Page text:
The fluorescence value corresponding to half its maximum value is obtained after 3 hours. At this stage, it can be affirmed that after the heat shock necessary for the bacterial transformation, one analysis lasts 3 hours. A diagnosis can be made after 3 hours once the biological part is proceeded!

    About the kit itself

    The SnapLab kit has been conceived to run all the analysis on its own. First, an extraction column has been modeled to prepare the target. Second, a microfluidic system using pumps has also been modeled to drop the different reagents needed for the analysis itself. In fact, before the bacterial transformation, a few biological steps must be realised within the kit. Then, a temperature control system has been created to lead the heat shock, but also to stabilise the temperature within the kit at 37°C for biological conservation. Thanks to the integrated smartphone and the connected Arduino card, the kit is conceived to be automatised by the SnapLab application. SnapLab kit’s modelling is perfectly fulfilled, making it operational to receive sample to eventually conclude on a diagnosis, when everything is created and assembled.

    The proof of concept

    As a final proof of concept of SnapLab kit, Grenoble Alpes 2017 team made an ultimate experiment. A tracking of a bacterial transformation with the kit was once again made but this time more conditions have been respected. The linearised plasmid (plasmid + detector digested) was dried. It was resuspended with the target (following the protocol for detection). Plasmid was used for transformation with lyophilised competent bacteria. All the biological requirements were respected here, this test was actually the same as a real analysis (except for the DNA extraction part).
    To follow the transformation, photos were taken during 5 hours and then processed. But even after this time, no fluorescence was detected. After 72 hours, the team decided to try again and took one picture of the sample inside the kit. This time, fluorescence was actually detected (figure 3), and that led to the final proof of concept.
    Figure 3: Fluorescence of a sample captured, respecting all the kit's conditions
    Grenoble Alpes team proved that SnapLab kit is able to detect cholera!


    Although the team is really satisfied with the achievements it has accomplished, there are still, as in all projects, many ways to improve SnapLab kit.
    The first point is not really an improvement but a necessity. Indeed, even if the SnapLab was entirely modelled with OnShape software, only the detection part has been 3D-printed. Obviously, the first thing to do is thus to print the whole kit (i.e. the extraction part and the pumps).
  • Once the extraction part is printed, the work would consist in making several experiments to test the DNA’s extraction from a sample by passing it through the filters. This part has been tested but not in the kit’s conditions.
  • Concerning the pumps, one has already been printed, and works thanks to the Arduino card acting on a motor. The objective here is still to print the fluid transfer part of the kit, which is composed of two pumps working thanks to motors and the Arduino card. The whole interest is being able to automate the biologic part of the analysis, and to verify whether the pumps are able to deliver a certain amount with enough precision or not.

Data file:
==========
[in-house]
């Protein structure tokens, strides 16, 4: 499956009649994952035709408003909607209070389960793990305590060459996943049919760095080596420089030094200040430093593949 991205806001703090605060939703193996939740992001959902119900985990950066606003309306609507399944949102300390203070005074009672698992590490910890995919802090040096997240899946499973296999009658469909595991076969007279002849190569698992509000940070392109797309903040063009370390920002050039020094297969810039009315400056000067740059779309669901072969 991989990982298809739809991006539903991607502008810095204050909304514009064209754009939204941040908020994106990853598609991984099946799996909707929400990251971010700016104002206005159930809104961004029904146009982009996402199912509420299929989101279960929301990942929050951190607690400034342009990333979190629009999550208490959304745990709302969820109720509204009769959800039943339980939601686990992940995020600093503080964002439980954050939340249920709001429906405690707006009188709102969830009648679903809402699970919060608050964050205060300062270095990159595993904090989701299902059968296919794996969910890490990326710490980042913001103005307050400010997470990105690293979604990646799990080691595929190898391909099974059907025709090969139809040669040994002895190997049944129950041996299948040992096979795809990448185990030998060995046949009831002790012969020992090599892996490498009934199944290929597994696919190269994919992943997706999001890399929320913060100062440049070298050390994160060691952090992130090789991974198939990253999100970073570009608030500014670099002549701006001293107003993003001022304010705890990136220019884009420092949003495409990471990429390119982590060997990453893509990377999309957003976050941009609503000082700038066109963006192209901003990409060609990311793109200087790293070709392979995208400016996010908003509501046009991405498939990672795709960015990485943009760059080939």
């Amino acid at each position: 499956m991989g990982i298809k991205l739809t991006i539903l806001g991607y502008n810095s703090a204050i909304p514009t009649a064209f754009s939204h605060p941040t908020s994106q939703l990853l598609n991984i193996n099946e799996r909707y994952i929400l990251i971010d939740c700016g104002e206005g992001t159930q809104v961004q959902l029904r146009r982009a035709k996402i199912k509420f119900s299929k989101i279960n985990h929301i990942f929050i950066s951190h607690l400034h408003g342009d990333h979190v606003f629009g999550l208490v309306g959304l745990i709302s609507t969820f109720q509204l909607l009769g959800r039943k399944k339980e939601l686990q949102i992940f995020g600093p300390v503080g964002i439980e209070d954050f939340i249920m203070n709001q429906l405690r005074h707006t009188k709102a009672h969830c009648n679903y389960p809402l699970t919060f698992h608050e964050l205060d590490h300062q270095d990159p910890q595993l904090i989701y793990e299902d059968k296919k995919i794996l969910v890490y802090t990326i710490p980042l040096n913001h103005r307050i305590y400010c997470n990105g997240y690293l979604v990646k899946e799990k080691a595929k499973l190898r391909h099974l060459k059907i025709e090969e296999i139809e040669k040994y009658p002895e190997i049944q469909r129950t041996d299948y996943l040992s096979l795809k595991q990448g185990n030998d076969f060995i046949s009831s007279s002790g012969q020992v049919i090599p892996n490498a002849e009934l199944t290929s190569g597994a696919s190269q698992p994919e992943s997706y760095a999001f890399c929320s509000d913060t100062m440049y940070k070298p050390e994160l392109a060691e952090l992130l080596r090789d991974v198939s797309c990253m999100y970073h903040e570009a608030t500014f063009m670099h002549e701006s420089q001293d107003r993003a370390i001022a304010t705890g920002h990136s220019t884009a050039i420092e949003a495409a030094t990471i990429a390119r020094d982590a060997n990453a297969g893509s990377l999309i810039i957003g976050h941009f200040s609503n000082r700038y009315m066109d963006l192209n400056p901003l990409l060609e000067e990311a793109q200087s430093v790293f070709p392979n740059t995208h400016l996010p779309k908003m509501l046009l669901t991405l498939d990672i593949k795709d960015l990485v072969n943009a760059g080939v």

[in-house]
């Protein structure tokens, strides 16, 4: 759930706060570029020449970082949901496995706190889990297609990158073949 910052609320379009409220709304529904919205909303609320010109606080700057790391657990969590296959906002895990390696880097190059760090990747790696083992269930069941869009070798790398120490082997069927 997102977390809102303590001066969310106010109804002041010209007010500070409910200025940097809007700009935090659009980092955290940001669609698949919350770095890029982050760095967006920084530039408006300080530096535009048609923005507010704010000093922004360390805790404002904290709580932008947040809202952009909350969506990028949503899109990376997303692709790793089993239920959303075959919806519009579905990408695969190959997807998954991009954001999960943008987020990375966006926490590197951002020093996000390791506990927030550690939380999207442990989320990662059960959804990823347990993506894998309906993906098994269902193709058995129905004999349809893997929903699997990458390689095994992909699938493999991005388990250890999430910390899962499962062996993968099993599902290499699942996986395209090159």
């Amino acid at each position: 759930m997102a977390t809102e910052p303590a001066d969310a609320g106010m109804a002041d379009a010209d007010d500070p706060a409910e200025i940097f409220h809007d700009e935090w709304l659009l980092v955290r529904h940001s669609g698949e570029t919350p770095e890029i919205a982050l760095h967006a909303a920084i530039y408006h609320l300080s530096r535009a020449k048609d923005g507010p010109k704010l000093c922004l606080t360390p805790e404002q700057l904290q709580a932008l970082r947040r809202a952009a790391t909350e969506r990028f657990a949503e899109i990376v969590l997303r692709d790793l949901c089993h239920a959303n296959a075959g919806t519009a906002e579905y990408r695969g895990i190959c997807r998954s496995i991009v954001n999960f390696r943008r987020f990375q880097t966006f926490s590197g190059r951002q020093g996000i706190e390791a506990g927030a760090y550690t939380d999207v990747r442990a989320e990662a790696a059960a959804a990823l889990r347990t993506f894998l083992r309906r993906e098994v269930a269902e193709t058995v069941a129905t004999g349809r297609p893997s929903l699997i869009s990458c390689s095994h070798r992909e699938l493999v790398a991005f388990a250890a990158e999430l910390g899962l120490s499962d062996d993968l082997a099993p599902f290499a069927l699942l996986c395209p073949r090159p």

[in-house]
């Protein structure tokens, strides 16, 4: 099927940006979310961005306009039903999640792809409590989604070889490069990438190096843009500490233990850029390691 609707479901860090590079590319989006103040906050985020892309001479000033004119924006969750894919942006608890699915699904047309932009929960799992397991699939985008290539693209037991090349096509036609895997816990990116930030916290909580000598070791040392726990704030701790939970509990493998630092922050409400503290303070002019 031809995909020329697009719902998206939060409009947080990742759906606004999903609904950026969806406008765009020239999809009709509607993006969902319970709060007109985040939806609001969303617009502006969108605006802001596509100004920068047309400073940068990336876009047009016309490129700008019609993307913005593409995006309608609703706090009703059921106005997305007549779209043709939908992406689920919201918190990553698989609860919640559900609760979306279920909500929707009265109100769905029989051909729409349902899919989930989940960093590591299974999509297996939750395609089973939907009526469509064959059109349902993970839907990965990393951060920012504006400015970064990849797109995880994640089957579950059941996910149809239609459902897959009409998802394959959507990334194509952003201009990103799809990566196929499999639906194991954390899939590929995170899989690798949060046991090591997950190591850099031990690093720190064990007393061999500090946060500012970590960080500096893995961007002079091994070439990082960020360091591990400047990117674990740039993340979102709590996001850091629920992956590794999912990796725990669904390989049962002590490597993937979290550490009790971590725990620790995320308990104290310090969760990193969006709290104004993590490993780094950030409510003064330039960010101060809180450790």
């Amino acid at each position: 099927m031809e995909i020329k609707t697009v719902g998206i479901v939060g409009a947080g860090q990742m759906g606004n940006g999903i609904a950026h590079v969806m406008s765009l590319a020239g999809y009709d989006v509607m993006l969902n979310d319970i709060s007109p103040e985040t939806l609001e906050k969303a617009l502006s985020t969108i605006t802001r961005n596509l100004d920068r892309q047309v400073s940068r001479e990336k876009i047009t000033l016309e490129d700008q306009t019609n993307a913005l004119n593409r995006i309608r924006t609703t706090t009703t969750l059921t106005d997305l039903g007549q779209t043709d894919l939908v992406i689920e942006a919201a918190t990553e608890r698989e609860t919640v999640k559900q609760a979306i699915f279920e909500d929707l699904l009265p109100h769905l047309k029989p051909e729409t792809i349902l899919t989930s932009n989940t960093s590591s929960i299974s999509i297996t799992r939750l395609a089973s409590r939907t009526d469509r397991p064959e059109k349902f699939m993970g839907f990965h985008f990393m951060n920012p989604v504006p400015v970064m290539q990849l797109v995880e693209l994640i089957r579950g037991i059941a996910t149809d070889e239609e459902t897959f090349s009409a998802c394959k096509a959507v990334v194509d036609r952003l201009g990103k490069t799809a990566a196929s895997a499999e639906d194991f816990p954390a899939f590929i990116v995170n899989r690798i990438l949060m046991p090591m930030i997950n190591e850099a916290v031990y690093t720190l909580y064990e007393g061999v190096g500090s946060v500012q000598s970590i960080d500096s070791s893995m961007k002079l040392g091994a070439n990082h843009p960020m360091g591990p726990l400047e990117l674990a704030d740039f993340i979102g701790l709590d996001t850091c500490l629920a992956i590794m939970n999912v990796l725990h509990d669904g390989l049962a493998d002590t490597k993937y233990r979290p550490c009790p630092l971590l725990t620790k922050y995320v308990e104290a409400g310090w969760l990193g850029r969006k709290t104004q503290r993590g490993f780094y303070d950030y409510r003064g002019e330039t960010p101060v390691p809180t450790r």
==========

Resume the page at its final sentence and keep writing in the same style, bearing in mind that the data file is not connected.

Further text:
• Automating the kit is also a major point of improvement. To conserve the biological matter and create a heat shock, the temperature control has to be inserted within the kit. In fact, the electronic system is operational and has been tested on an operating panel. For now, the electronic components have been printed on a surface-mount device (SMD), but its control and integration within the kit, as well as integrating the Peltier device, remains something to do. Another thermal aspect to consider is the heat conduction. In fact, it has to be studied to make sure that all the biological compounds can actually be warmed and cooled on the allocated time. This is essential to make SnapLab kit self-sufficient.
    In line with the two previous points, the whole automatisation of SnapLab kit has to be realised.The first step would be to ensure the communication of the Arduino card with the smartphone : all the actions would be coded on the Arduino card and controlled thanks to the application. At this stage, the application sends a signal to the Arduino card when it has to start a program. This is actually what happens with the pumps. The communication is made but not necessarily at the right moment. Plus, some Arduino programs still need to be coded. It is also worth noting that the communication between the Arduino card and the smartphone is one-sided. The phone can communicate with the Arduino card but not the other way around because of the Bluetooth module. For a simple utilisation, this module can be kept, but it is something that will have to be investigated for displaying temperature on the phone, that is to say replace the module with a two-sided communication module.